Agriculture practices and the future of the sector have loomed large in discussions about Ireland's efforts to reduce emissions in recent months.
Those topics have a particular relevance for the next generation of farmers.
Students at GMIT Mountbellew Agriculture College in Co Galway are being trained in the latest practices and technologies that will alter farm practices in the years ahead.
Those embarking on a career in farming are generally upbeat about their prospects and the challenges they face. However, they also emphasise the need for proper support structures to be in place, to ensure that the country’s food producers can adapt and respond to the increasing momentum for action on climate change.
Martin Mulkerrins is a lecturer at the college. He says that course modules are continually being tweaked and improved to take account of the pace of research and developments relating to farming.
A particular focus on sustainable agriculture makes students very aware of the innovations that can improve profitability, but also the environmental sustainability of farm practices.
Classes on grassland management and multi-species swards, to reduce the need for fertiliser, mean there is a growing awareness on the effective steps that can be taken to bring about changes.
"Students are exposed to other modules around animal health and how advances in this regard will revolutionise parasite management," Mr Mulkerrins said.
Mr Mulkerrins added that there is a willingness among the students to tease out practical applications of what they are learning, in order to see how they can implement cutting edge practices.
All this is part of the effort to turn out graduates that are prepared and ready for what the future holds.
Third and fourth year students at the college say they are cognisant of the challenges ahead.
Mark McKeon from Dromod, Co Leitrim, comes from a beef farm and says that he is keen to impart the knowledge he has garnered in Mountbellew to others.
From a farming tradition that goes back four or five generations, he says the sector has always been evolving and that there is no sign of that halting.
"Farming has been around since the dawn of time. It's always changing and it’s only going to change for the good," he said.
"I’m happy to be a part of that.
"I’m not going to back down from farming. We’re changing to low emission slurry spreading, we’re getting rid of any plastic off the farm, we don’t burn anything, we’re reducing our use of chemical fertilisers. We’re doing everything that we can We’re trying our best."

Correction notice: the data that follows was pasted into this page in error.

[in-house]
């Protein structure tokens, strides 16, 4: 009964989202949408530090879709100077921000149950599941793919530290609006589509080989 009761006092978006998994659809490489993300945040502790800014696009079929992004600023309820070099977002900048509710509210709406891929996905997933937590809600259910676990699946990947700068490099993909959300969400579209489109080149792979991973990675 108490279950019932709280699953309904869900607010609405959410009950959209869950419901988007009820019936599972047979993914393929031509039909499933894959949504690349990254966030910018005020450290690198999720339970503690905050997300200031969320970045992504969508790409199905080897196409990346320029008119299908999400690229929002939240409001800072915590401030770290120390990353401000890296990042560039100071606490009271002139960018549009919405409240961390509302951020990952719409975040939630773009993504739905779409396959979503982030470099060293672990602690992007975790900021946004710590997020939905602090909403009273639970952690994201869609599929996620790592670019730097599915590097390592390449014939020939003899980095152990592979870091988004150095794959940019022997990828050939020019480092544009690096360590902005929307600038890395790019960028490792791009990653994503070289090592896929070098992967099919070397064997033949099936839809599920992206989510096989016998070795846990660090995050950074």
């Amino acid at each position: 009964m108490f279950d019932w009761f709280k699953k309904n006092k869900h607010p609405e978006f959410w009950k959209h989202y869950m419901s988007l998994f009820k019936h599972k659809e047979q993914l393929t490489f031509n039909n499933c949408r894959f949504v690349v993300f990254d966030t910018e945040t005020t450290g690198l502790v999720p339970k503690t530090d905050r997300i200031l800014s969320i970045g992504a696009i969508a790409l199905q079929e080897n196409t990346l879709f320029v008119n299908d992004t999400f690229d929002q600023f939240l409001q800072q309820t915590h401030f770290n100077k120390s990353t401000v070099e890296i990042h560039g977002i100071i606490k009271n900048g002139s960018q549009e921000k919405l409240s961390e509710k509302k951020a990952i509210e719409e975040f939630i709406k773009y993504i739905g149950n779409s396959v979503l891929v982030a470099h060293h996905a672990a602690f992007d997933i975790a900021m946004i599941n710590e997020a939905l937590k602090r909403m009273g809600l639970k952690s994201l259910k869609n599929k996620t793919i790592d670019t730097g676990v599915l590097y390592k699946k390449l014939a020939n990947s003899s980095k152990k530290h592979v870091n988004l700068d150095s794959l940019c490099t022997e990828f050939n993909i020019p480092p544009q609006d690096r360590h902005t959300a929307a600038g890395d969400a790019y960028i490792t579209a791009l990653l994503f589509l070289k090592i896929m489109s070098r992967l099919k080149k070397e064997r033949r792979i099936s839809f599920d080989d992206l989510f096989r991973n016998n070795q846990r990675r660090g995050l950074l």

Athenry based student Colin Callanan farms around 40 acres with his father.
Now in final year, he says it is an interesting time to be involved in agriculture but it is also "a bit scary".
He feels the sector is being "demonised to a certain degree" in the media.
"Everyone needs to do their bit to tackle the climate crisis. Farmers are willing to do their bit but they need to be helped, particularly young farmers," he said.
"The current grants could do with improvement. if people want us to change then we need help because these things cost a lot.
"A lot of politicians are out of touch with what is going on in agriculture at present. They need to have people who understand the sector and recognise the real difficulties that are there."
That need for consultation and understanding was echoed by Catherine Creighton, from Moycullen in Co Galway.
But she is heartened by increased backing for women in the sector, that form part of the new Common Agriculture Policy.
Her classmate, Andrea Glenane says that the mindset prevalent in Mountbellew will have knock-on effects for those who follow the class of 2022.
If you have the attitude that you want to improve your farm, she says, "you will take it on and take it in your stride to learn about what you can do".
"We’re doing that both for ourselves and our careers, but also for future generations."